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McKernan, L.C. Finn, M.T. Carr, E.R. (2017). Personality and Affect When the Central Nervous System is Sensitized: An Analysis of Central Sensitization Syndromes in a Substance Use Disorder Population. Psychodyn. Psych., 45(3):385-409.

(2017). Psychodynamic Psychiatry, 45(3):385-409

Personality and Affect When the Central Nervous System is Sensitized: An Analysis of Central Sensitization Syndromes in a Substance Use Disorder Population

Lindsey C. McKernan, Ph.D., Michael T. M. Finn, B.A and Erika R. Carr, Ph.D.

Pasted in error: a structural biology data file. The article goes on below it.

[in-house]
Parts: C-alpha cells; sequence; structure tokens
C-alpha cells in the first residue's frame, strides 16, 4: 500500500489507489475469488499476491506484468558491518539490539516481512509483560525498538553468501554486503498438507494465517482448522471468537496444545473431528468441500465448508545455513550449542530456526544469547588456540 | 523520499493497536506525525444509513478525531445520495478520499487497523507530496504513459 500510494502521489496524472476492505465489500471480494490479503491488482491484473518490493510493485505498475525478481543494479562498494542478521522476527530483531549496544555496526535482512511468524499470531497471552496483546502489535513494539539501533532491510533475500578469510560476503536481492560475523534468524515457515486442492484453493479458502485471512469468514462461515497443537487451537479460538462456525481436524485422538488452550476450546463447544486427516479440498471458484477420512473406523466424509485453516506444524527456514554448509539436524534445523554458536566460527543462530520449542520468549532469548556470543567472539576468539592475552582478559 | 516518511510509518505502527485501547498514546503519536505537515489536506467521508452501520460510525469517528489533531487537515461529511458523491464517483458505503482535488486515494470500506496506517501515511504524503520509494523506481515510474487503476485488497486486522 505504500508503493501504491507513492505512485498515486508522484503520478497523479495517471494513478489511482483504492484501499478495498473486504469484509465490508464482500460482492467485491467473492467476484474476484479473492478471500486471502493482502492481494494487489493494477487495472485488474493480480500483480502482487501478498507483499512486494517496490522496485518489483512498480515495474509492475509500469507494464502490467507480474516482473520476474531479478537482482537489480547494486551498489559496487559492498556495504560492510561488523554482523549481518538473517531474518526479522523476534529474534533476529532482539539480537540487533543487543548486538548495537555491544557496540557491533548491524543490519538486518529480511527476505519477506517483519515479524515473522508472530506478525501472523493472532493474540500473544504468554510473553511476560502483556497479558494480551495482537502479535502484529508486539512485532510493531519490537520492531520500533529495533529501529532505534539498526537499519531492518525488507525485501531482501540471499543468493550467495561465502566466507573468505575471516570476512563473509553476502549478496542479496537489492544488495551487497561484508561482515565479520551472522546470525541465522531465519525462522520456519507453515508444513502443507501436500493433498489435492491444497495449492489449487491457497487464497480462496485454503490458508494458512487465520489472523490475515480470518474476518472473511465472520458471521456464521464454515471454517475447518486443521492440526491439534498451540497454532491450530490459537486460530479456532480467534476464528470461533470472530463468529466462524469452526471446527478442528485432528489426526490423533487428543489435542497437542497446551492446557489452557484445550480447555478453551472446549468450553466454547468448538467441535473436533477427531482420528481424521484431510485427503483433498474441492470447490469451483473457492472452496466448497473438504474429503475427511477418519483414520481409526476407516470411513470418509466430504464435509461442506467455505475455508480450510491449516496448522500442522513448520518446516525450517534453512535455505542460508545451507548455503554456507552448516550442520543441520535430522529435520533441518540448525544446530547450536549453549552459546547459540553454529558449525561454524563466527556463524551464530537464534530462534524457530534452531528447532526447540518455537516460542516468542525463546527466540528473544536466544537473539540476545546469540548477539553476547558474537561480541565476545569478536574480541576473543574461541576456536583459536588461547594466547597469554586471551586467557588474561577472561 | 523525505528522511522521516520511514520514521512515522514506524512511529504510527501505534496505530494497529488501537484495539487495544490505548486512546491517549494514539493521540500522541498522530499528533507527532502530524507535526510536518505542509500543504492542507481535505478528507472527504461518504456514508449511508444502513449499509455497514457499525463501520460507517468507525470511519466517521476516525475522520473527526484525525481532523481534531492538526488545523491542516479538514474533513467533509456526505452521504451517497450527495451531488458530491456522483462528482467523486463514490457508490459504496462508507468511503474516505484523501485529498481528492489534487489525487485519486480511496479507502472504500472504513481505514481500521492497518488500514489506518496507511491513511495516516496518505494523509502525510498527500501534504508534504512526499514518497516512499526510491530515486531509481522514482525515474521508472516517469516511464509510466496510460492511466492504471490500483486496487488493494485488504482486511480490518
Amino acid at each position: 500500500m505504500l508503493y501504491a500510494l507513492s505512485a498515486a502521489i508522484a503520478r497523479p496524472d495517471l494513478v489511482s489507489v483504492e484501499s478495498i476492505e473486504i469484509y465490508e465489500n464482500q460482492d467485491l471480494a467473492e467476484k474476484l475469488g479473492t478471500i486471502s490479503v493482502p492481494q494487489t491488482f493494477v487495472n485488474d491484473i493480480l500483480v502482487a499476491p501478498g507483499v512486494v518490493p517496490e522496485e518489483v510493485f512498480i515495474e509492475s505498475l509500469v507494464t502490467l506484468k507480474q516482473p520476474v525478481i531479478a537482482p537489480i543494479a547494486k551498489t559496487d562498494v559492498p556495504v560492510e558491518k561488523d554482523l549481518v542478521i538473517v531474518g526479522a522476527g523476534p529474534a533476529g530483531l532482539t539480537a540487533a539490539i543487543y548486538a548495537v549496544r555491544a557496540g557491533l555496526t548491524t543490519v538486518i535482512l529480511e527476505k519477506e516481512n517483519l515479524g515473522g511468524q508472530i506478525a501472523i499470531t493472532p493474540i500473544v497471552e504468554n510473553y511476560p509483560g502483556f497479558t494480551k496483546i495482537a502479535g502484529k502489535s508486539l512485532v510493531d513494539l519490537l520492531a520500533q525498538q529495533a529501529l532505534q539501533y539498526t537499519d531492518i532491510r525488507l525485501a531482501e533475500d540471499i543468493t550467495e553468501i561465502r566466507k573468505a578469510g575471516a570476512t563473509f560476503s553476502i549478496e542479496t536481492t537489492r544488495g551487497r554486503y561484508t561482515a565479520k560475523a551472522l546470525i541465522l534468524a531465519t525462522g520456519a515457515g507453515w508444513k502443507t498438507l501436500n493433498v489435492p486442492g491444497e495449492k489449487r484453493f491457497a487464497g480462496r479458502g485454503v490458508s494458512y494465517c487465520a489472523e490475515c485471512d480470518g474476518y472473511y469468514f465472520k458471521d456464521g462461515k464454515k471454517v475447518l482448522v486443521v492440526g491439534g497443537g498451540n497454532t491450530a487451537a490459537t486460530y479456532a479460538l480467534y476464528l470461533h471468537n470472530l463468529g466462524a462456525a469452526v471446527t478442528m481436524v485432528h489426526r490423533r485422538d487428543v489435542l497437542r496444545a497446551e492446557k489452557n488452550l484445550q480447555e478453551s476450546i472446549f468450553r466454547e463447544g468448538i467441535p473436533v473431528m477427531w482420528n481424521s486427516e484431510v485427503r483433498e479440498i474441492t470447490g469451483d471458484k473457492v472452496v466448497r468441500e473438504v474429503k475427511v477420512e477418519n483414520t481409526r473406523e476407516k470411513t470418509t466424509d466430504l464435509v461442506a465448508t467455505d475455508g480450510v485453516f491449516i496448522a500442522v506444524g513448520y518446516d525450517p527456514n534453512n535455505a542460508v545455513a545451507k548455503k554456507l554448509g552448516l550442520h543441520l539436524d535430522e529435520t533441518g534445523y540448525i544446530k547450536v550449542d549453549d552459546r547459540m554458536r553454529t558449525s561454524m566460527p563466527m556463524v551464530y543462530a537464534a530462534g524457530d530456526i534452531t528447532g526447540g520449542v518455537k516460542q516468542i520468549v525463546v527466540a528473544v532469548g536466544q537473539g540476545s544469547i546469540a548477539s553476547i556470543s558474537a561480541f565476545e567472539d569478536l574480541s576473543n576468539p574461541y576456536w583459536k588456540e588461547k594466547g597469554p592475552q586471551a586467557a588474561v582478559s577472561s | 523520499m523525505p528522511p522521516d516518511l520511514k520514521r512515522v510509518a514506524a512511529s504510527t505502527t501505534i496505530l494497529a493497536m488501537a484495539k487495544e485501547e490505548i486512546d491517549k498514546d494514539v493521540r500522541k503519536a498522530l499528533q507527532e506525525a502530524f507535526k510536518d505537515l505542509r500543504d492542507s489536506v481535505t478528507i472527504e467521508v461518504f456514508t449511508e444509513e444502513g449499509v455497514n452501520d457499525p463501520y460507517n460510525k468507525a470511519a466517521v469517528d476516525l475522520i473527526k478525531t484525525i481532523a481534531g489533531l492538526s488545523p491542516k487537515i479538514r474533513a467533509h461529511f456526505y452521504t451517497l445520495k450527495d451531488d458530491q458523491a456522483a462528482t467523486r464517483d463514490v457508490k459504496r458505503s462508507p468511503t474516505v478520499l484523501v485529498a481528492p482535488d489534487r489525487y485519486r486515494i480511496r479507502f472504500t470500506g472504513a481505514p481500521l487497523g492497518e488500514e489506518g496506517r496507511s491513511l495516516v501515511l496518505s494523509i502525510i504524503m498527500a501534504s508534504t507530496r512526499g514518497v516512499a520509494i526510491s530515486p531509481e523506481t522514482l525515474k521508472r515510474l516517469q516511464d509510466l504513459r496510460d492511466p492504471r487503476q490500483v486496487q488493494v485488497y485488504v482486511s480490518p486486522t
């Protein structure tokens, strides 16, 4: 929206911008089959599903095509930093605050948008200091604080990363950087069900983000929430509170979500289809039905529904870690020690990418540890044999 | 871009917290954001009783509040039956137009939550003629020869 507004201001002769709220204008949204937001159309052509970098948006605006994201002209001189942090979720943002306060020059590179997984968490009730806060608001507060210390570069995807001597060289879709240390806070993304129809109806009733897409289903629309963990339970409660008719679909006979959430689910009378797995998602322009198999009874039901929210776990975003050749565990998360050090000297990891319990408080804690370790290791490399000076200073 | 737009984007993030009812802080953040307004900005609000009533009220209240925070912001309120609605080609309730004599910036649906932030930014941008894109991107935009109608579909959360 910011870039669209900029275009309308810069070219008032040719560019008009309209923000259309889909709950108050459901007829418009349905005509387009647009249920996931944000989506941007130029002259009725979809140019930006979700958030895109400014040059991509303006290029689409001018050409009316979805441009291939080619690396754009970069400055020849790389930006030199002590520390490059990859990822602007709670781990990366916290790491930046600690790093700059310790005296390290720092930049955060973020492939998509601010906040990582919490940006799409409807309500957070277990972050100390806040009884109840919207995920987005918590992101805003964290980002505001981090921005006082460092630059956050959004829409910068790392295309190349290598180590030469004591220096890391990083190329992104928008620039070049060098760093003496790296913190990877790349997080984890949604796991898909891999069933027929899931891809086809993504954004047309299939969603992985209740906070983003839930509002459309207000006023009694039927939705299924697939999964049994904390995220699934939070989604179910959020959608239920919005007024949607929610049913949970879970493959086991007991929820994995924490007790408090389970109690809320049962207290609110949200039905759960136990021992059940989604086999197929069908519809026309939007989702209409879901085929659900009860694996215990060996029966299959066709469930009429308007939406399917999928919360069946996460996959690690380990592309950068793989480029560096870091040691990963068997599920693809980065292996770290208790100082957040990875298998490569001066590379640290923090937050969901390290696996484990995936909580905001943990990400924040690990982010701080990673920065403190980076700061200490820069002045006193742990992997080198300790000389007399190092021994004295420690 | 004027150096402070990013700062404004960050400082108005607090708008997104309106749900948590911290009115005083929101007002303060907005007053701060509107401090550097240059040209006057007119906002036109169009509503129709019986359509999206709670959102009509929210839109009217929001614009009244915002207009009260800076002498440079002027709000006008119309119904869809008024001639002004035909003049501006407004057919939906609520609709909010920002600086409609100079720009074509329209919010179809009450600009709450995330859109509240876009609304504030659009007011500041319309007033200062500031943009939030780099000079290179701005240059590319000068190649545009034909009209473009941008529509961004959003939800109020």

Functional somatic syndromes, or more recently termed central sensitivity syndromes (CSS), comprise a significant portion of the chronic pain population. Although it is evident that personality is intricately related to the pain experience, it has not been widely studied. This article examines the impact of CSS on the clinical presentation of individuals presenting to treatment for a substance use disorder (SUD), with an emphasis on personality and emotional functioning. We examined personality profiles of individuals presenting to treatment with SUD between three groups: those with a CSS (n = 30), non-CSS chronic pain (n = 79), and no pain (n = 232). Based on previous research and a psychodynamic conceptualization of CSS, we hypothesized that predictors of the presence of a CSS in this sample would be higher rates of overall anxiety, traumatic stress, perfectionistic traits, and a need for interpersonal closeness. Logistic regression analyses did not support our hypothesis. Exploratory analyses indicated which personality traits most strongly predicted the presence of CSS. We discuss these findings using descriptive psychopathology literature, with recommendations for future research.

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